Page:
Figures or illustrations can be placed in the body of the text to convey information in a more graphical manner or to reproduce an image for the reader’s convenience. Figures should be referenced in-text by the phrase Figure X (e.g. “Figure 3 shows that . . .”). Figures should be positioned close to their in-text reference. They should also be captioned, generally flush left beneath the image, with the word Figure and a number corresponding consecutively to the figures in the paper. This is followed by a short description of the figure (see Figure 1).

Information about paintings and images can generally be included in the text, but it can also appear in the reference list. They can be cited by the source (like a book or website) in which they were found (see C 3.30–37) or by the museum in which they are housed (see C 14.235).

Figure 1. NASA Insignia. Design by James Modarelli, 1959. NASA.
       Figure 1. NASA Insignia. Design
            by James Modarelli, 1959. NASA.

Note and Bibliography Formatting

Regardless of citation style, citing sources is a necessary and important part of academic writing because it allows writers to distinguish between their own ideas and the ideas of other authors. If writers do not acknowledge another author’s work, they commit plagiarism, which may have serious consequences.

Footnotes or Endnotes (C 14.24)

The notes and bibliography system uses footnotes or endnotes to indicate the source of a particular quote, idea, or piece of information. These notes, which employ a superscripted number corresponding to an associated note at either the bottom of the page (footnote) or immediately preceding the bibliography (endnote), can be inserted into your text with an “insert footnote” or “insert endnote” button available in most word processors. The number typically appears after the final punctuation of the sentence in which material is referenced.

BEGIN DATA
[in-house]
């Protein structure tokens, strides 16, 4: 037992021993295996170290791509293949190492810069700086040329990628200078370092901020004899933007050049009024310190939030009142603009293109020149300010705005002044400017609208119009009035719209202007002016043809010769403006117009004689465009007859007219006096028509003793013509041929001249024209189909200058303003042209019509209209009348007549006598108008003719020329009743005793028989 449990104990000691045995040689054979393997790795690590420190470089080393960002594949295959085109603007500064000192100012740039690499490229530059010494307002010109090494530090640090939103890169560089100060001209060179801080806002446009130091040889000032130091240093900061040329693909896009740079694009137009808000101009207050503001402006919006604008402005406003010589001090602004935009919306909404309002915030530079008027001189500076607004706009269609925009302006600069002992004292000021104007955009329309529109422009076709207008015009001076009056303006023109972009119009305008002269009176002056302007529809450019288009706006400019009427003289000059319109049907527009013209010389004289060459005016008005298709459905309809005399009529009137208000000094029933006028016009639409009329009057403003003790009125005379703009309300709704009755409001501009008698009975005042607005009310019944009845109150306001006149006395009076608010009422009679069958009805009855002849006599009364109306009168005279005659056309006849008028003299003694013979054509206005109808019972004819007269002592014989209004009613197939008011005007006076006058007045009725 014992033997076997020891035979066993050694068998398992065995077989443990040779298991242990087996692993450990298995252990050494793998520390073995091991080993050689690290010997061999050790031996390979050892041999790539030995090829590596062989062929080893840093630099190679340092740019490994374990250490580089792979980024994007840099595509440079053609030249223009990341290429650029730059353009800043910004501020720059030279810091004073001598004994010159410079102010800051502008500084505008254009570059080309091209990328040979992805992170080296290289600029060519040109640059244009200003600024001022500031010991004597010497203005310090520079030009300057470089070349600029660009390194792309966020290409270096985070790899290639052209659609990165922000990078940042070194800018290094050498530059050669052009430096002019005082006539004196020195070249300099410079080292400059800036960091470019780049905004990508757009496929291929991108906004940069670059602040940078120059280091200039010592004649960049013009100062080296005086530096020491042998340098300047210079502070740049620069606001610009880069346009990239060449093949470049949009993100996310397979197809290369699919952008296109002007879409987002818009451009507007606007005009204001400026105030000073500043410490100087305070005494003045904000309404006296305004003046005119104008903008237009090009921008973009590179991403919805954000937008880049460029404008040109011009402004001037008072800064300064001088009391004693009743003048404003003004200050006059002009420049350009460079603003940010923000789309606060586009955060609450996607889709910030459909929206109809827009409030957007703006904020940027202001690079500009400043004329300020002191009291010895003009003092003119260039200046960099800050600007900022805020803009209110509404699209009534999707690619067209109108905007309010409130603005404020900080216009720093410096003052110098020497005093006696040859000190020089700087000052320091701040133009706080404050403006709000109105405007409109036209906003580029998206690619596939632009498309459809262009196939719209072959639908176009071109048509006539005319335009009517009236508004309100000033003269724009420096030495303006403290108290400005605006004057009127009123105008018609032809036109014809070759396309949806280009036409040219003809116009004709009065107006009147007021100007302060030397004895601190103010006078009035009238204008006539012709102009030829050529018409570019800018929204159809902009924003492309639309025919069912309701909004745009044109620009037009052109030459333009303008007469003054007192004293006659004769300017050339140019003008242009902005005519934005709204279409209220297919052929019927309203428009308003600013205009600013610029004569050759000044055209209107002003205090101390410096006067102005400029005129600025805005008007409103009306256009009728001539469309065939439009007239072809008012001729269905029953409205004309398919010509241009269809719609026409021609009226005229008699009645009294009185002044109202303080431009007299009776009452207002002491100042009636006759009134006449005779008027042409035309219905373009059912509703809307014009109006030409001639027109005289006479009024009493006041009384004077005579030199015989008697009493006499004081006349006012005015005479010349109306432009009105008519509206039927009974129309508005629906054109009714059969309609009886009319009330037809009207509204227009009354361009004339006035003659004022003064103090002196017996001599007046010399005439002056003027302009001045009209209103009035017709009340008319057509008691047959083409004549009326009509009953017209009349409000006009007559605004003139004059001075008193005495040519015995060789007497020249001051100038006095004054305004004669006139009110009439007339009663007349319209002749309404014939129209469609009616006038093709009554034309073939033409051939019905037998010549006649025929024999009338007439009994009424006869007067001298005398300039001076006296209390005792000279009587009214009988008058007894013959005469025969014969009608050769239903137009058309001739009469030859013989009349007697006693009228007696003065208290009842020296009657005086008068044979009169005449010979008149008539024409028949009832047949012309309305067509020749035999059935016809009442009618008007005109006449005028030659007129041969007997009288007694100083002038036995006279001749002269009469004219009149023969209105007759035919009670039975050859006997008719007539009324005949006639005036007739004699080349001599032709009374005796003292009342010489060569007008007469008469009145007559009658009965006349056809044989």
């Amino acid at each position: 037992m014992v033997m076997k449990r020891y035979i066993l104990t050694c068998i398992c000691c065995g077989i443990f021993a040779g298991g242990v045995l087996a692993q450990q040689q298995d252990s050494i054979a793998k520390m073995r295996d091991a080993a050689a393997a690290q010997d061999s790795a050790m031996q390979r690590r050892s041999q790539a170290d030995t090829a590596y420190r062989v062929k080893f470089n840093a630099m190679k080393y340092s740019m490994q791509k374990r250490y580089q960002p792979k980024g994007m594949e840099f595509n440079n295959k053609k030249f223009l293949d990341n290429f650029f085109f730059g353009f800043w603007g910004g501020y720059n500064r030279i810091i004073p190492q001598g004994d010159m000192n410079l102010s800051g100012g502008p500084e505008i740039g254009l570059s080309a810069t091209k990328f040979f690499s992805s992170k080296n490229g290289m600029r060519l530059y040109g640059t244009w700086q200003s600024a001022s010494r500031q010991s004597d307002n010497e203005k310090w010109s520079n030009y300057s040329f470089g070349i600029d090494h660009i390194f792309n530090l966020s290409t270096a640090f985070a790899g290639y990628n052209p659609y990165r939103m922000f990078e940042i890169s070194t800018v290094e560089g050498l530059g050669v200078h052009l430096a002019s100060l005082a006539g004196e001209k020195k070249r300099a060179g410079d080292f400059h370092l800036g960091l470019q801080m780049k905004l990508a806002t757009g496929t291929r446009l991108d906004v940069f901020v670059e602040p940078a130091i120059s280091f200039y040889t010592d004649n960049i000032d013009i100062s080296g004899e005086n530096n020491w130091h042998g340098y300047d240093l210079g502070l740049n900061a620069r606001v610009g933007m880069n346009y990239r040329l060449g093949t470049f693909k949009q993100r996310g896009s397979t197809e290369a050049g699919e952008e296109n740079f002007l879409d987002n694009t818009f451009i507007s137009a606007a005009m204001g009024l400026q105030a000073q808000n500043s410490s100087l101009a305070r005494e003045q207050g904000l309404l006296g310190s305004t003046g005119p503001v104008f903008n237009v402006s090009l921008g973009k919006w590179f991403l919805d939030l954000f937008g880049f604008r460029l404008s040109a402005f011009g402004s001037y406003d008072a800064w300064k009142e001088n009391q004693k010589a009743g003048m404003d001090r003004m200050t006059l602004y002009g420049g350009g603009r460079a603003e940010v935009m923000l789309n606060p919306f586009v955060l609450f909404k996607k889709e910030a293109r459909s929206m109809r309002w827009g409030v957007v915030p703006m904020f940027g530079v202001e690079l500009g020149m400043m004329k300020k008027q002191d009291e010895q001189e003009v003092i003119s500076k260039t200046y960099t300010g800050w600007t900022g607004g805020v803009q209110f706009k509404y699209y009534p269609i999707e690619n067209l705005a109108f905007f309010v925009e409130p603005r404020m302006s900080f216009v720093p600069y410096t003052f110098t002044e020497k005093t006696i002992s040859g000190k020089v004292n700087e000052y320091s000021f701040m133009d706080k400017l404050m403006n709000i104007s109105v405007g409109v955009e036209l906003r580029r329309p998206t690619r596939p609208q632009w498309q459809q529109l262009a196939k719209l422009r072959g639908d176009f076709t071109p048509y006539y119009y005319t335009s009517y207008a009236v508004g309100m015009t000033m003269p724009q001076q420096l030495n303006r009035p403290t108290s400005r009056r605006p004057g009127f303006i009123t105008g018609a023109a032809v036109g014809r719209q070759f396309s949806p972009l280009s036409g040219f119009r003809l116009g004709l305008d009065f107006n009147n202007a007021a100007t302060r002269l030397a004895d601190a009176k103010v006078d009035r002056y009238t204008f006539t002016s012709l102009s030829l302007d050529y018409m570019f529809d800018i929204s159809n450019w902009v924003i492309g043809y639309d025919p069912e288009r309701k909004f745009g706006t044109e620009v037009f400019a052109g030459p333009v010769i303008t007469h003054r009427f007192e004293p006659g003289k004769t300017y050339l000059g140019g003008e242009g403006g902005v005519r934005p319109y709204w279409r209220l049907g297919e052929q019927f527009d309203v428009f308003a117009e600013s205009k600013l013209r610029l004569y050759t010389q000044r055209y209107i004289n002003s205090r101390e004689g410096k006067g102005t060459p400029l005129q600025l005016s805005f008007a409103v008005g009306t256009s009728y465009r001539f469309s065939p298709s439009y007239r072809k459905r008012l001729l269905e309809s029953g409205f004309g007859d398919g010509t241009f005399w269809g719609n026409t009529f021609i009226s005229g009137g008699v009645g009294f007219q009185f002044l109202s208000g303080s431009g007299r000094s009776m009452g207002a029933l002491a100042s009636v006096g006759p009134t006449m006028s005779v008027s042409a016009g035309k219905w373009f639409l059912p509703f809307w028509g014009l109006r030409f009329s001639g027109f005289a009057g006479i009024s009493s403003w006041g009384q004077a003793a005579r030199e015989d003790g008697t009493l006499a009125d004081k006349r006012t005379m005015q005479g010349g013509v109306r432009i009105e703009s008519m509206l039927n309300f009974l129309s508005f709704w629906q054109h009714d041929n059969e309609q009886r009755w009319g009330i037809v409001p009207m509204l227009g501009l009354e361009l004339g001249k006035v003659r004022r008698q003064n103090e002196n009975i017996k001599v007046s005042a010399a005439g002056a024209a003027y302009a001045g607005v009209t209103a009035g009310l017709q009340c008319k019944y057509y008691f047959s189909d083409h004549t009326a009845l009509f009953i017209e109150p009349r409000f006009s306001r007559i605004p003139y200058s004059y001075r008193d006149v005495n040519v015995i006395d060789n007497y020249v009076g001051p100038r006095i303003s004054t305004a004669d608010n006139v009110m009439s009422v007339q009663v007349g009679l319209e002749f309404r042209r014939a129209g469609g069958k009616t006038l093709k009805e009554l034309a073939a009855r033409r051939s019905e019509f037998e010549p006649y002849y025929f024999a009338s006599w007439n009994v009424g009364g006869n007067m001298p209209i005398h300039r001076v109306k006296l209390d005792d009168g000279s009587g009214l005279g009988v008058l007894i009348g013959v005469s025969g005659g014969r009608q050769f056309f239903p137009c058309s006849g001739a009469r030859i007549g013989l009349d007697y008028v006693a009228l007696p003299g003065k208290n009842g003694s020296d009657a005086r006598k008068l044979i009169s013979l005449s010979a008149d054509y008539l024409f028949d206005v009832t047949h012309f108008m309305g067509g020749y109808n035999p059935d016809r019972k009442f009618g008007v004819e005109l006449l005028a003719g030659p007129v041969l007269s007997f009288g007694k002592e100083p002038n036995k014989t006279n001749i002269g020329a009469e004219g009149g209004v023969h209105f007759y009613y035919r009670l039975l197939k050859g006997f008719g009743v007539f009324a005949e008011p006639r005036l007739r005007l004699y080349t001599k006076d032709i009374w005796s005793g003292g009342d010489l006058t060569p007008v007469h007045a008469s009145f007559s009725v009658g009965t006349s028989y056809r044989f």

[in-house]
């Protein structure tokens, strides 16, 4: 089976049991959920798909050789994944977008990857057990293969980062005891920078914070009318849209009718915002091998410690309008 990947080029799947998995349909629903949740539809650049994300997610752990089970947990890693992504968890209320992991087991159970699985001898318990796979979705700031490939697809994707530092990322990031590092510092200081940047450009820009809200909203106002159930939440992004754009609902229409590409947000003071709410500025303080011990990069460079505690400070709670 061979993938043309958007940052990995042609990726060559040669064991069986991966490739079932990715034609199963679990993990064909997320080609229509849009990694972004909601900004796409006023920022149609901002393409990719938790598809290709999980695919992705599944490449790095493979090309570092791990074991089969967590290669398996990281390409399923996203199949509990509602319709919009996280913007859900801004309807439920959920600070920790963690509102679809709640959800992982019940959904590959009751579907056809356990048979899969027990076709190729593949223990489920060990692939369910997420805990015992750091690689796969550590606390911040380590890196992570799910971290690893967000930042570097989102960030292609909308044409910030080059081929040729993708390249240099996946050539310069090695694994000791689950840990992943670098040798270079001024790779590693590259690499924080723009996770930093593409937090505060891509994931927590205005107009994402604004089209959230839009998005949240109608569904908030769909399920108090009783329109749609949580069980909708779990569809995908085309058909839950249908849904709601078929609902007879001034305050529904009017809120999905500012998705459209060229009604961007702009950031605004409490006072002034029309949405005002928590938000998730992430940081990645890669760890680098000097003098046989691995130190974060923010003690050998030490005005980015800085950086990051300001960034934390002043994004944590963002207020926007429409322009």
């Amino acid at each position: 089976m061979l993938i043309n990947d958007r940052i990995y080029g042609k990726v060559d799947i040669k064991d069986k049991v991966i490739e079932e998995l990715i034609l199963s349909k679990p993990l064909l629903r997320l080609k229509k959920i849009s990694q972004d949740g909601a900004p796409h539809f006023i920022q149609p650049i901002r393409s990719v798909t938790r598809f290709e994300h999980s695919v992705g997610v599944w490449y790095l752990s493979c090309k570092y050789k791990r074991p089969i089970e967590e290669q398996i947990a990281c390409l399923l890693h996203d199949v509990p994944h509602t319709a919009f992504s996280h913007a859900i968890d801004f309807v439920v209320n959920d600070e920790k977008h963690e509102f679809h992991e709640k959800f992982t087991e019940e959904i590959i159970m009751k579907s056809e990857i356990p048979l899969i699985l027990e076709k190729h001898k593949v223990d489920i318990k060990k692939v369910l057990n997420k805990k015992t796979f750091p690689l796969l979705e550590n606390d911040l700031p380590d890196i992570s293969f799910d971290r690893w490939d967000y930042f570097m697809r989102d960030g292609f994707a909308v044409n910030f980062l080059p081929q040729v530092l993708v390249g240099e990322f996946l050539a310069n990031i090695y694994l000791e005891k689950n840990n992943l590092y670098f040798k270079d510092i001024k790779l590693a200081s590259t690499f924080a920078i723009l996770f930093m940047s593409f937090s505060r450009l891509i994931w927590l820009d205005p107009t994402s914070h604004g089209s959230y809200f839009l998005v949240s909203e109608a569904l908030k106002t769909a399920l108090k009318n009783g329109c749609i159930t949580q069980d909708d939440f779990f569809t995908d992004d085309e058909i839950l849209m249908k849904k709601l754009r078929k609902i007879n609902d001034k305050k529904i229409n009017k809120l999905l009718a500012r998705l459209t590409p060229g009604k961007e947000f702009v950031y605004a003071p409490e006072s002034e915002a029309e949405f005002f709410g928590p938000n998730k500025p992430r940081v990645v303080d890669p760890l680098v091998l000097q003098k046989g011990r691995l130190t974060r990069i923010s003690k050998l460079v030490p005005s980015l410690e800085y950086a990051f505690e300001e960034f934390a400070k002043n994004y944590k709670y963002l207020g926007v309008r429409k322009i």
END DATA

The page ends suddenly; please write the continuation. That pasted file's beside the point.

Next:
Image of Footnotes at the end of text

What is in a Note? (C 14.20, 14.28, 14.37–39)

The note contains the citational information of the source, such as the author, title, publisher, etc., as well as optional commentary, such as further analysis or comparison with other sources. You may also cite multiple sources or multiple pages within the same source.

Formatting of Notes (C 14.20)

The citational information of the note is formatted differently than that same information contained in the bibliography page. In general, the note format substitutes periods for commas and uses the order of first name then last name. See below for examples.

Shortened Notes (C 14.29–30)

After a source has already been cited in full, notes and bibliography permits note citation to be shortened, so that only necessary information like the author, title, and page number is present in the shortened note.

Image of shorted notes example

Missing Information (C 14.79; 14.145; T;;; 17.5.1)

Sometimes sources are missing certain information, such as the name of the author or the publication date. With missing authors, leave the space blank and use the title of the piece in its place. With a missing publication date, use the acronym n.d. (no date) in place of the date. Otherwise, the general rule is to skip the piece of information if it is missing.

Bibliography Format (C 14.62–65; T A.2.3.5)

The notes and bibliography system uses a bibliography at the end of the paper where the information for the various sources used throughout the paper is contained. Format the bibliography as follows:

  • Center the word Bibliography at the top of its own page
  • Add two lines under Bibliography before the first citation entry
  • Alphabetize each source by last name